Hawaiʻi embraces sushi at every price point: pre-packaged containers stacked on takeout shelves; neighborhood favorites like Sushi ii (I missed the appeal; I was fed the most unpleasantly stale nigiri rice I’ve ever tasted), and luxury chains such as Sushi Ginza Onodera, where the fixed price omakase can begin at $250. The cachet that Kawasaki and Nakazawa bring to these shores alters the ecosystem. When it comes to sushi in America, Honolulu is beginning to rival New York and Los Angeles at the top end of the field. Connoisseurs could buy a plane ticket simply to dine with these two virtuosos and feel their money well spent.
At Maru Sushi, the revelations came from the absolute thrumming quality of the fish, and from the clarity of the ingredients that framed and seasoned them. No mainland American-style creative liberties influenced Kawasaki’s aesthetic — no smoked King salmon and mango in layers for nigiri, no shishito peppers teetering atop as garnishes.
The evening’s most subversive moment came with an undulant sliver of mackerel, topped with a strip of kombu (kelp) and a tiny mound of green onion and ginger meant to merely insinuate the flavor of garlic. “Traditional sushi does not use garlic,” the server reinforced. Message received, and intended effect registered: Every molecule of this palm-size composition was deliberate. The scallion and ginger cut the fish’s oily musk; the kombu added chew and umami. The pressed bundle of rice underneath still held a hint of warmth, and its echo of vinegar was sweet and mellow but unmistakable. Eating this single piece of sushi, the world somehow fell into order.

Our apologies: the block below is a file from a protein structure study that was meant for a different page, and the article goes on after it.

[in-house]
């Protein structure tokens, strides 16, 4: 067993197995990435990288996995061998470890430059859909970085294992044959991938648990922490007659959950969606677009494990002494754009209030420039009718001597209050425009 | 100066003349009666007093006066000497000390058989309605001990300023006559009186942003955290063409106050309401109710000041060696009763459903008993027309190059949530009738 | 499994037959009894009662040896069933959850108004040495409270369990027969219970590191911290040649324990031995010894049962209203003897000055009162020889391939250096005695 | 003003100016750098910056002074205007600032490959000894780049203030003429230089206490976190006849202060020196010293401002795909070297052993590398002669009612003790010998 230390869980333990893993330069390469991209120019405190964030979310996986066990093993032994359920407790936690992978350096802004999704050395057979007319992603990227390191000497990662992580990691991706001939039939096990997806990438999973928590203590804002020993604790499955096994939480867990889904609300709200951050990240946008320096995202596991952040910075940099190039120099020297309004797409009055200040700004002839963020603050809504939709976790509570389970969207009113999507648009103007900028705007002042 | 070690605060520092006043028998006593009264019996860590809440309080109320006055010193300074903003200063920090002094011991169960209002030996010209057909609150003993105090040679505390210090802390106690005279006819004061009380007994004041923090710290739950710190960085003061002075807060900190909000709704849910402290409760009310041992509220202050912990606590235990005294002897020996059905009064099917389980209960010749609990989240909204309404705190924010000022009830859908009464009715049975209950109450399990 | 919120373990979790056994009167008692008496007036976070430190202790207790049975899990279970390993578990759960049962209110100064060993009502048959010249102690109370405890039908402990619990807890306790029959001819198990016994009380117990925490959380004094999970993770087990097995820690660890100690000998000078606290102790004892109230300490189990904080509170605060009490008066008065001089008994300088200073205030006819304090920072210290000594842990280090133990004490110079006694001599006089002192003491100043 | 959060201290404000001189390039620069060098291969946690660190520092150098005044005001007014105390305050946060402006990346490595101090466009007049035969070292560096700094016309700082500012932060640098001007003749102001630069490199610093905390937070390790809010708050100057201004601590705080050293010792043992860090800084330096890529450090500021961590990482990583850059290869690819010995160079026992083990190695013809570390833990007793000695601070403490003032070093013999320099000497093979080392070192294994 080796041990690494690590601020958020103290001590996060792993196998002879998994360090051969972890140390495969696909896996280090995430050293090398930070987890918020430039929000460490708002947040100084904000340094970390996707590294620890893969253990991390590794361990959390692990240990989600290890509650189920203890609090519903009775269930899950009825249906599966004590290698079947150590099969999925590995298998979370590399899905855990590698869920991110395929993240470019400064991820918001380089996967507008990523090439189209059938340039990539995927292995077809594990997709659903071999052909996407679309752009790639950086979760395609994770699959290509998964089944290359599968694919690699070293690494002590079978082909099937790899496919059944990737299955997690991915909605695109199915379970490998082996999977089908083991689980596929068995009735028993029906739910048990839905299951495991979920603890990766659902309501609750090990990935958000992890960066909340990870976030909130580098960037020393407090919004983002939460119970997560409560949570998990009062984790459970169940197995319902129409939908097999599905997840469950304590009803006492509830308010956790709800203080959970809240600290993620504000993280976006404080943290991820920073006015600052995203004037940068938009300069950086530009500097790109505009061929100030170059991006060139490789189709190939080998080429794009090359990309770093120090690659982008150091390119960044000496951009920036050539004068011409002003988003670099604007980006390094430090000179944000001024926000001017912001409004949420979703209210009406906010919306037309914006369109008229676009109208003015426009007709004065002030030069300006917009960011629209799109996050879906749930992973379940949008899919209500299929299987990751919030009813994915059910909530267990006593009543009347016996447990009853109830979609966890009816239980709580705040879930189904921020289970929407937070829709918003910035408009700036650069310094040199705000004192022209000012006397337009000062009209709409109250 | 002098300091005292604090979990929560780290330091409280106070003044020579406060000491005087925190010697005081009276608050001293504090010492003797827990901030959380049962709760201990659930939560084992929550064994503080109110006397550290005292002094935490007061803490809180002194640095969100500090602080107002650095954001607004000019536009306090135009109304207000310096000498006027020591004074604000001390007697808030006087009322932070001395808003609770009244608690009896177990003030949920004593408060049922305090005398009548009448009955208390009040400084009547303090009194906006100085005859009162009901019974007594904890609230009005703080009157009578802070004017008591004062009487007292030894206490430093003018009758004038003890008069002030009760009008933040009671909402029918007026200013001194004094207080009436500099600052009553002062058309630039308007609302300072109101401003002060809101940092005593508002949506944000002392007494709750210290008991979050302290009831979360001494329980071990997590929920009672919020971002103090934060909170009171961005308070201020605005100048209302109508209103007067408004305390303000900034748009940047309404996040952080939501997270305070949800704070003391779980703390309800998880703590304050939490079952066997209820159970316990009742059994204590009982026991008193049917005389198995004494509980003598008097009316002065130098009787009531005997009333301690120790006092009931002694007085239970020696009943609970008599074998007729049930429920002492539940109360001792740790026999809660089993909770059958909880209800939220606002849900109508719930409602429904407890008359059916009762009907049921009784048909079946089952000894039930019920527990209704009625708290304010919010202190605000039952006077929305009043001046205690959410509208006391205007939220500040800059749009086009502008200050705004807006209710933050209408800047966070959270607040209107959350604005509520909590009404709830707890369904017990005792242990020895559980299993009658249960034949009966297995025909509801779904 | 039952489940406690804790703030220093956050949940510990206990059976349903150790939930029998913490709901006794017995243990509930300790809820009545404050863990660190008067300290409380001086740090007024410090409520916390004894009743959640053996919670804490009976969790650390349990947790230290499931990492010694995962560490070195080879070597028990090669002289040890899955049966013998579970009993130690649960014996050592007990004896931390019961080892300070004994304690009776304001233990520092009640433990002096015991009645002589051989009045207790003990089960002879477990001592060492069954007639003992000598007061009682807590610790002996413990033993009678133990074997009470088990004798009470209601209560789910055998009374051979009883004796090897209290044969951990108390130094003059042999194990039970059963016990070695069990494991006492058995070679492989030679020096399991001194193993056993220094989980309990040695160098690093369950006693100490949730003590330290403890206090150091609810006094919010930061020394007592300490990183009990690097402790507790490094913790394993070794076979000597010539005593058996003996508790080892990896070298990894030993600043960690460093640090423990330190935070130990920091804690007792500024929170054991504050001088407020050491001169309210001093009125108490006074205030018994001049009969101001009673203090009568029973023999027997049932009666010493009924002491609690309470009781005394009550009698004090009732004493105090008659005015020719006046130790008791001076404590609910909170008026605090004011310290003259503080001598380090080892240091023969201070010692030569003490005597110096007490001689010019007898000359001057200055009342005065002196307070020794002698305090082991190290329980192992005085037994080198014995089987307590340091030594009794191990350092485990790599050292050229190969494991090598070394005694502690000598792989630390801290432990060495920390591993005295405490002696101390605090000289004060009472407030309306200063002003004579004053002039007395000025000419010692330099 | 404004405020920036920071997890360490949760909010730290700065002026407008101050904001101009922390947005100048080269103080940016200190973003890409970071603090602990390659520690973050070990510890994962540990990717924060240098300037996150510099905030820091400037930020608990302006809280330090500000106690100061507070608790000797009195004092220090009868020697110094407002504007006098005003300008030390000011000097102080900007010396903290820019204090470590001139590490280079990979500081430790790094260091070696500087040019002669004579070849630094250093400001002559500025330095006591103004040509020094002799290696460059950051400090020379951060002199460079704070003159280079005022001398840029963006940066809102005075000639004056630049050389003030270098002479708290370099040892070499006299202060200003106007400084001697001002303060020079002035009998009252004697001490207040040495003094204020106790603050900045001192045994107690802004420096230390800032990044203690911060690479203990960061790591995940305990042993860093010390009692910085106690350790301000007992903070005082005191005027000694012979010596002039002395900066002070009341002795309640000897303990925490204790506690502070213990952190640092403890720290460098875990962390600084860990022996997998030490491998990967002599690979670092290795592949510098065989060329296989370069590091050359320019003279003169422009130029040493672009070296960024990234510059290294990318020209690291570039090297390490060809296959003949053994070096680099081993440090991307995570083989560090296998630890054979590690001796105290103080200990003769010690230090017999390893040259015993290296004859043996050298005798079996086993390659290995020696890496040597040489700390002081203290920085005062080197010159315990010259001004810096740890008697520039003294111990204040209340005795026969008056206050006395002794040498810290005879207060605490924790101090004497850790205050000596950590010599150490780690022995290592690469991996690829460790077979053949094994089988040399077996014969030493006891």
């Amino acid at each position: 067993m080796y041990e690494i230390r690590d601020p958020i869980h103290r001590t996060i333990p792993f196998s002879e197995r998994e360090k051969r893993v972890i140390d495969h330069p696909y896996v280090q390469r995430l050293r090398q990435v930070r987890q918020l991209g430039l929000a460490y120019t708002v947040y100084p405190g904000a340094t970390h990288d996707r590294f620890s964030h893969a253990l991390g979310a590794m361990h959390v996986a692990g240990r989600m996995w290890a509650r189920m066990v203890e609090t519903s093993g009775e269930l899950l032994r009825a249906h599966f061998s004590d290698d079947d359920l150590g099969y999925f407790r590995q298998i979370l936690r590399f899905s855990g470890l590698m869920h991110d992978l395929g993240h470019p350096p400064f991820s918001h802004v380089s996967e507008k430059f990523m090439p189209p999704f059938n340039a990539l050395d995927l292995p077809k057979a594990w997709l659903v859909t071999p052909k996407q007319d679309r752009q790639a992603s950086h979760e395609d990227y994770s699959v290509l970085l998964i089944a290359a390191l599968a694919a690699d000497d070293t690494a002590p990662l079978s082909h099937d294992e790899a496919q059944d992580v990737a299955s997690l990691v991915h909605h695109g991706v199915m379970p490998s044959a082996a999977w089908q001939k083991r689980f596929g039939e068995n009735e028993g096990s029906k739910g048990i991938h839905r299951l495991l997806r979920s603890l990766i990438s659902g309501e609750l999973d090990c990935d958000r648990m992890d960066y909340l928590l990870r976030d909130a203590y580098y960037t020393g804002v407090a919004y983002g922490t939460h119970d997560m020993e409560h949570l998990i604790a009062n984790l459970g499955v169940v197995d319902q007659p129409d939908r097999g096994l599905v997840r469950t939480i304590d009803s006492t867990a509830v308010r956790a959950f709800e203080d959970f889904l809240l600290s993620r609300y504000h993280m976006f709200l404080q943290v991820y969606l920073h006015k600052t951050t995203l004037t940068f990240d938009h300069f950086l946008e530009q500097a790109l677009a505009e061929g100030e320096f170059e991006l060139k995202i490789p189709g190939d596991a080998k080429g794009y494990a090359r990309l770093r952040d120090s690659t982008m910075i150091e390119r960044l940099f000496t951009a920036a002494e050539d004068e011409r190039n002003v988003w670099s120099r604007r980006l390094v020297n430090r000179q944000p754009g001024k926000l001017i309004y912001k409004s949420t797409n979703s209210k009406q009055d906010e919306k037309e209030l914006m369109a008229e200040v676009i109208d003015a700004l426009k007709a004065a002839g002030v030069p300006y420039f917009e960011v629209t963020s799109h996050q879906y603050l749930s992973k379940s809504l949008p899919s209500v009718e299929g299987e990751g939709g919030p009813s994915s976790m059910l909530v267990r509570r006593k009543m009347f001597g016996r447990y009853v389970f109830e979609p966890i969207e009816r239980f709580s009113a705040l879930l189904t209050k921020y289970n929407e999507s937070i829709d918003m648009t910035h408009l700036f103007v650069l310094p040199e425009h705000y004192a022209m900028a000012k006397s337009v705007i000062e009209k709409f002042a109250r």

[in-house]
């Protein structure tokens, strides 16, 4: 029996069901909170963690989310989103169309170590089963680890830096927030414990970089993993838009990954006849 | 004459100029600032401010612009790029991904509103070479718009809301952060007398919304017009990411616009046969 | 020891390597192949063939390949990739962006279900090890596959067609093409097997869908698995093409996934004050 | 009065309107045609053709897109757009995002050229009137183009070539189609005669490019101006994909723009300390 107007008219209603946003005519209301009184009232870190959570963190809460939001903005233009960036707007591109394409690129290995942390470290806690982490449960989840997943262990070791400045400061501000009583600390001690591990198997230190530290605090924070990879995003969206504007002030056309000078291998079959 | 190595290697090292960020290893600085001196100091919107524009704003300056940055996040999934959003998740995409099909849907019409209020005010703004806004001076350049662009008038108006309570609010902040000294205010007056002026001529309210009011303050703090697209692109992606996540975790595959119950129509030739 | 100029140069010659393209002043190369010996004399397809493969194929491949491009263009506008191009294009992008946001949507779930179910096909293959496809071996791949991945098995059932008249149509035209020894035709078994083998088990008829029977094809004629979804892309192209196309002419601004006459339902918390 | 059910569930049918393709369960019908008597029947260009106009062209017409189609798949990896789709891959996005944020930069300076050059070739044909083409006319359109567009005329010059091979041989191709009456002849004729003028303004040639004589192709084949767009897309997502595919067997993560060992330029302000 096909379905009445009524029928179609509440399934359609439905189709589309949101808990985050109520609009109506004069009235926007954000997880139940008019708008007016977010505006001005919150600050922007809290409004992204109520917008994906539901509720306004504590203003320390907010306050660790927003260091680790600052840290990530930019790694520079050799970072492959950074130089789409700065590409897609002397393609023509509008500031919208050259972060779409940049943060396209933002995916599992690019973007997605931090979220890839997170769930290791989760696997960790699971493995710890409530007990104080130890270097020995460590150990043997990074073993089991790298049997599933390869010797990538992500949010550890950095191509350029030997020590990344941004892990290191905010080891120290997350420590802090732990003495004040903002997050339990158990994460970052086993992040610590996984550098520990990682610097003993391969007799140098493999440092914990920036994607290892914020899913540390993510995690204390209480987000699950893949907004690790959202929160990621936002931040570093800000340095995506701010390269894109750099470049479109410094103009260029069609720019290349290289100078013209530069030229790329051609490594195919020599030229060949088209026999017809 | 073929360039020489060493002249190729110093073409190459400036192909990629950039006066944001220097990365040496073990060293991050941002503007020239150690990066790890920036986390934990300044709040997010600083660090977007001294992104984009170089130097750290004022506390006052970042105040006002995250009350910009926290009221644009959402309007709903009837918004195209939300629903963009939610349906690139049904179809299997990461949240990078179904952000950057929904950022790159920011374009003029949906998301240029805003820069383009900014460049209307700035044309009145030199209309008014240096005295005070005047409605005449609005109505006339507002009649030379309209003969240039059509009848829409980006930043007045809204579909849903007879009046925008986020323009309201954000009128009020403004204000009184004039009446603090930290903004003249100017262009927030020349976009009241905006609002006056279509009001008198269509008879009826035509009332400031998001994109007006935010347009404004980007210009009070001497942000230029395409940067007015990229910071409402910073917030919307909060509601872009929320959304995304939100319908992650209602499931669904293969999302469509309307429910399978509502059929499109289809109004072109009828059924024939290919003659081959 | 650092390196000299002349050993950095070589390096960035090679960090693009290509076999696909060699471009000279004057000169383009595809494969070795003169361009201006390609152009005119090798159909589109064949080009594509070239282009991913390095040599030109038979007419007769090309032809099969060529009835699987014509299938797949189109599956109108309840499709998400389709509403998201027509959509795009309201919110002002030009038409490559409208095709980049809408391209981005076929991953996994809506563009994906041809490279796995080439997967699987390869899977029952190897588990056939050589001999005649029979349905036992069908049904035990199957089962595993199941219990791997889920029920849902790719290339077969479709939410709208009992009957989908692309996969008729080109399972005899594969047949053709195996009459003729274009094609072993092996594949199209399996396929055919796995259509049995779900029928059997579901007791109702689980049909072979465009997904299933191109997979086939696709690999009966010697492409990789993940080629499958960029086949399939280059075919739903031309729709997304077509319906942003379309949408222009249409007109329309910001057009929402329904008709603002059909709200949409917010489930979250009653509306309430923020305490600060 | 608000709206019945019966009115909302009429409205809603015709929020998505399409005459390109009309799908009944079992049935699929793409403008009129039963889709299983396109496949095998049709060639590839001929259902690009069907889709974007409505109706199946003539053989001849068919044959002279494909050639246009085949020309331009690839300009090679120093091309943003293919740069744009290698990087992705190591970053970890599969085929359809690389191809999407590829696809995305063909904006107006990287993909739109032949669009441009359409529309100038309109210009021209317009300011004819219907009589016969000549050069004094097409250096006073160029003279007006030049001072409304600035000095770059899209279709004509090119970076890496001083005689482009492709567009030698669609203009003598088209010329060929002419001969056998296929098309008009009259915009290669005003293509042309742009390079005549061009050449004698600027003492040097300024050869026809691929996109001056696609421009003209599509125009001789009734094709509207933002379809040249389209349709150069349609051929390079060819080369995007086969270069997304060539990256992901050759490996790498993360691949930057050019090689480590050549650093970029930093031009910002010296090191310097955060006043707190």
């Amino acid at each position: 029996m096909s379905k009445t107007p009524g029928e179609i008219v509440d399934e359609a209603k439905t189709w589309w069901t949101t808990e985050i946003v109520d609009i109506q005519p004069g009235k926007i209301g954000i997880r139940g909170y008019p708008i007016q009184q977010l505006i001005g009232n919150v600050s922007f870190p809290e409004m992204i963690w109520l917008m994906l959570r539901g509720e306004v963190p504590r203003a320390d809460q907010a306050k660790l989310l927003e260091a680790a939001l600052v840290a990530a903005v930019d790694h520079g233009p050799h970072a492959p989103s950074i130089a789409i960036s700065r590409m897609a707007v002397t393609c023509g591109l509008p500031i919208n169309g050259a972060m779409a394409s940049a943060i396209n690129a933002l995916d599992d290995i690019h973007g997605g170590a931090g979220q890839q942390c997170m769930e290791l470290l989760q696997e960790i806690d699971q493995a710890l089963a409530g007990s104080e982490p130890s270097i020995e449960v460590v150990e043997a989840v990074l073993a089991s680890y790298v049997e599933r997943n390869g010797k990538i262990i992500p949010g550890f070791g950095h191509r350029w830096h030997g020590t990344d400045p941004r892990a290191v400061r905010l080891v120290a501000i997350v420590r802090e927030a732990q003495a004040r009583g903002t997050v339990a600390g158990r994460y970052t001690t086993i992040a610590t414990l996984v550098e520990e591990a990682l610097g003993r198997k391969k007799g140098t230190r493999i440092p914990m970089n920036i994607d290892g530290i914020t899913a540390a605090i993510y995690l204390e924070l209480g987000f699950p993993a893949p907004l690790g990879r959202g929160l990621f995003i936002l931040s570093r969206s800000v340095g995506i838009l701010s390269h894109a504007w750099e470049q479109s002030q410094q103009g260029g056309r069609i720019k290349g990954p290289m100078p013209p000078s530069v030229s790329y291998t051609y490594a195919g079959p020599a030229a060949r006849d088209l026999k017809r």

This pinnacle arrived about two-thirds of the way through a sequence of 25 or so courses — mostly single bites interspersed with the occasional cooked dish. After the chuturo and the fried shrimp that began the meal, next came abalone and its roe in a gentle abalone liver sauce the color of sage; long, translucent slices of kawahagi (or filefish), served with a combination of sauce from its liver and ponzu for dipping; aji (horse mackerel), its skin like mother of pearl; and spicy cod roe the color of candied apple. It was the season for kani, or queen crab, in Hokkaido; an angled slip of its meat arrived dolloped with a sauce made from its innards (a specific, salty-funky flavor that took me back to eating Maryland steamed crabs in summertime).
And the uni from Hokkaido, my god. It didn’t have a trace of that weird, vaguely metallic tang that too much uni possesses. The Hokkaido import tasted nearly as sweet as a scallop, its texture so melting that the uni nigiri came in a small ceramic bowl, finished with a bit of freshly grated wasabi. Uni also featured in a flawless chawanmushi, the egg custard just set, with greens, gingko nut, uni, and other wisps of seafood distinct in their own shades of crisp and soft and earthy and oceanic.
Form and structure matter; they can bring joy. That’s what rang in my head when my friend and I emerged from Maru over two hours later, after the final courses of owan (a soup of clear fish broth bobbing with a single, supple shrimp) and the traditional omakase ending of tamago (egg omelet). She and I walked the wet Honolulu streets, talking about over the meal’s details. Kumagai, the apprentice chef who served us most of the meal, had cut her pieces of sushi in half — a custom sometimes practiced in Japan because women are perceived to have smaller mouths. “I didn’t mind,” she said. “Of course I see the problem of profiling, but also I often do struggle with the size of sushi pieces.”
Maru offers two seatings nightly; at the second seating on a Friday night we sat alongside only three other customers. At the brink of its first anniversary, the restaurant may still be finding its deserved audience. I easily made reservations the week I arrived in Honolulu; so did another friend who’d gone recently. Is the discrete location or the high price tag (the cost starts at $280 per person) keeping customers away? For aficionados looking for an experience whose quality justifies the expense, Kawasaki’s is a door surely worth finding and walking through.